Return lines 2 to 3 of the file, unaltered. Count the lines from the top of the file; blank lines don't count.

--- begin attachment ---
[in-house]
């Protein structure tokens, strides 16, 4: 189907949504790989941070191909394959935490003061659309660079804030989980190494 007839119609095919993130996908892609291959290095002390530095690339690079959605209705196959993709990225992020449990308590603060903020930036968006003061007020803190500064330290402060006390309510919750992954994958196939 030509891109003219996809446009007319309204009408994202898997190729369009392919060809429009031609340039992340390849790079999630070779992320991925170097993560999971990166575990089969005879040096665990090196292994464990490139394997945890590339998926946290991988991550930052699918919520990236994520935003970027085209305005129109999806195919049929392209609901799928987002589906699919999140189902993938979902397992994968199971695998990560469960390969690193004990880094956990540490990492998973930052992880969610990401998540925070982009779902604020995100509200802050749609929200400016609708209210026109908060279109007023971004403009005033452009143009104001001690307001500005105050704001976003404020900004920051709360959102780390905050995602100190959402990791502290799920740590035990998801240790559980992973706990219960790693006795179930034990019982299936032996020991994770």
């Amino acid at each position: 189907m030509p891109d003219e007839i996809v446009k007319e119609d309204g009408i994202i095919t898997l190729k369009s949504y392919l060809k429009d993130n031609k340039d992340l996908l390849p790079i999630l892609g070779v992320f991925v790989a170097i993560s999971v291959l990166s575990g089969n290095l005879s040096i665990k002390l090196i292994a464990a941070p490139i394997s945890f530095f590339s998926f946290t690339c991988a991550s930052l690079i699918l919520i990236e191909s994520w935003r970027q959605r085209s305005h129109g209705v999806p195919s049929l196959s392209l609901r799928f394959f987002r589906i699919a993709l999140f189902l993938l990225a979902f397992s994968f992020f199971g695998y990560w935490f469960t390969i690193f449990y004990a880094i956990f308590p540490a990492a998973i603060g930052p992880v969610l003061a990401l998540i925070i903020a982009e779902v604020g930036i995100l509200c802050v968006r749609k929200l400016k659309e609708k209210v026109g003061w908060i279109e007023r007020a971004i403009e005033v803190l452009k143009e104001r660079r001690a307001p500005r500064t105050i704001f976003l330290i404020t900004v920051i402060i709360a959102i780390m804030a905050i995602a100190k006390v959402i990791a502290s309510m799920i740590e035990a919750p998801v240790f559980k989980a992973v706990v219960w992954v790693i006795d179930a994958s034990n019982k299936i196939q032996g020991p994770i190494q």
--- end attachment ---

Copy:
């Protein structure tokens, strides 16, 4: 189907949504790989941070191909394959935490003061659309660079804030989980190494 007839119609095919993130996908892609291959290095002390530095690339690079959605209705196959993709990225992020449990308590603060903020930036968006003061007020803190500064330290402060006390309510919750992954994958196939 030509891109003219996809446009007319309204009408994202898997190729369009392919060809429009031609340039992340390849790079999630070779992320991925170097993560999971990166575990089969005879040096665990090196292994464990490139394997945890590339998926946290991988991550930052699918919520990236994520935003970027085209305005129109999806195919049929392209609901799928987002589906699919999140189902993938979902397992994968199971695998990560469960390969690193004990880094956990540490990492998973930052992880969610990401998540925070982009779902604020995100509200802050749609929200400016609708209210026109908060279109007023971004403009005033452009143009104001001690307001500005105050704001976003404020900004920051709360959102780390905050995602100190959402990791502290799920740590035990998801240790559980992973706990219960790693006795179930034990019982299936032996020991994770």
């Amino acid at each position: 189907m030509p891109d003219e007839i996809v446009k007319e119609d309204g009408i994202i095919t898997l190729k369009s949504y392919l060809k429009d993130n031609k340039d992340l996908l390849p790079i999630l892609g070779v992320f991925v790989a170097i993560s999971v291959l990166s575990g089969n290095l005879s040096i665990k002390l090196i292994a464990a941070p490139i394997s945890f530095f590339s998926f946290t690339c991988a991550s930052l690079i699918l919520i990236e191909s994520w935003r970027q959605r085209s305005h129109g209705v999806p195919s049929l196959s392209l609901r799928f394959f987002r589906i699919a993709l999140f189902l993938l990225a979902f397992s994968f992020f199971g695998y990560w935490f469960t390969i690193f449990y004990a880094i956990f308590p540490a990492a998973i603060g930052p992880v969610l003061a990401l998540i925070i903020a982009e779902v604020g930036i995100l509200c802050v968006r749609k929200l400016k659309e609708k209210v026109g003061w908060i279109e007023r007020a971004i403009e005033v803190l452009k143009e104001r660079r001690a307001p500005r500064t105050i704001f976003l330290i404020t900004v920051i402060i709360a959102i780390m804030a905050i995602a100190k006390v959402i990791a502290s309510m799920i740590e035990a919750p998801v240790f559980k989980a992973v706990v219960w992954v790693i006795d179930a994958s034990n019982k299936i196939q032996g020991p994770i190494q």